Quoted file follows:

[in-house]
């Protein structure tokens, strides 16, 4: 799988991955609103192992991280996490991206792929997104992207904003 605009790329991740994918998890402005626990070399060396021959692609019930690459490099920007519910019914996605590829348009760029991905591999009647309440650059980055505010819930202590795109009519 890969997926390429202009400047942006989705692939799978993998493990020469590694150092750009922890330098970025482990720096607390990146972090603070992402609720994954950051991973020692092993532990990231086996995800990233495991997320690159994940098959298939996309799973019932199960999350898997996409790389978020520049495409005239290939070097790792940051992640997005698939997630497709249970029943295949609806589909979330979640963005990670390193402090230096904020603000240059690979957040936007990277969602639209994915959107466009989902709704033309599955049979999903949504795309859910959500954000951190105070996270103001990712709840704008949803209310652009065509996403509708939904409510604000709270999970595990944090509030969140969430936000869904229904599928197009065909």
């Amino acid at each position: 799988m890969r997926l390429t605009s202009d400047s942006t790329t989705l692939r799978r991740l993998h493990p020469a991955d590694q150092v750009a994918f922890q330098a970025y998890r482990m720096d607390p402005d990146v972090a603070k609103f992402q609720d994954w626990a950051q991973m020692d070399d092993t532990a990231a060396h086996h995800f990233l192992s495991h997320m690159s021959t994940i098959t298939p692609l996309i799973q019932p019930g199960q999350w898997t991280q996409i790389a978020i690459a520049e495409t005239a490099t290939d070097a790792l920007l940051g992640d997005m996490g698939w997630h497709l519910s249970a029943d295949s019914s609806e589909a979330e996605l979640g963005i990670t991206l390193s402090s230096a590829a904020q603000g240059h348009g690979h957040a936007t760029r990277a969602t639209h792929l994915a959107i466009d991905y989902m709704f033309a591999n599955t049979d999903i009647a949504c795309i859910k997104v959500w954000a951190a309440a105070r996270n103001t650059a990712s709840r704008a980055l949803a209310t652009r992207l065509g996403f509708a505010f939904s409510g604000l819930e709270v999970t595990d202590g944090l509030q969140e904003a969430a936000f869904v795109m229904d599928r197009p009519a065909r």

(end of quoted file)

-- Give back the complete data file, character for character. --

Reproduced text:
[in-house]
């Protein structure tokens, strides 16, 4: 799988991955609103192992991280996490991206792929997104992207904003 605009790329991740994918998890402005626990070399060396021959692609019930690459490099920007519910019914996605590829348009760029991905591999009647309440650059980055505010819930202590795109009519 890969997926390429202009400047942006989705692939799978993998493990020469590694150092750009922890330098970025482990720096607390990146972090603070992402609720994954950051991973020692092993532990990231086996995800990233495991997320690159994940098959298939996309799973019932199960999350898997996409790389978020520049495409005239290939070097790792940051992640997005698939997630497709249970029943295949609806589909979330979640963005990670390193402090230096904020603000240059690979957040936007990277969602639209994915959107466009989902709704033309599955049979999903949504795309859910959500954000951190105070996270103001990712709840704008949803209310652009065509996403509708939904409510604000709270999970595990944090509030969140969430936000869904229904599928197009065909």
């Amino acid at each position: 799988m890969r997926l390429t605009s202009d400047s942006t790329t989705l692939r799978r991740l993998h493990p020469a991955d590694q150092v750009a994918f922890q330098a970025y998890r482990m720096d607390p402005d990146v972090a603070k609103f992402q609720d994954w626990a950051q991973m020692d070399d092993t532990a990231a060396h086996h995800f990233l192992s495991h997320m690159s021959t994940i098959t298939p692609l996309i799973q019932p019930g199960q999350w898997t991280q996409i790389a978020i690459a520049e495409t005239a490099t290939d070097a790792l920007l940051g992640d997005m996490g698939w997630h497709l519910s249970a029943d295949s019914s609806e589909a979330e996605l979640g963005i990670t991206l390193s402090s230096a590829a904020q603000g240059h348009g690979h957040a936007t760029r990277a969602t639209h792929l994915a959107i466009d991905y989902m709704f033309a591999n599955t049979d999903i009647a949504c795309i859910k997104v959500w954000a951190a309440a105070r996270n103001t650059a990712s709840r704008a980055l949803a209310t652009r992207l065509g996403f509708a505010f939904s409510g604000l819930e709270v999970t595990d202590g944090l509030q969140e904003a969430a936000f869904v795109m229904d599928r197009p009519a065909r």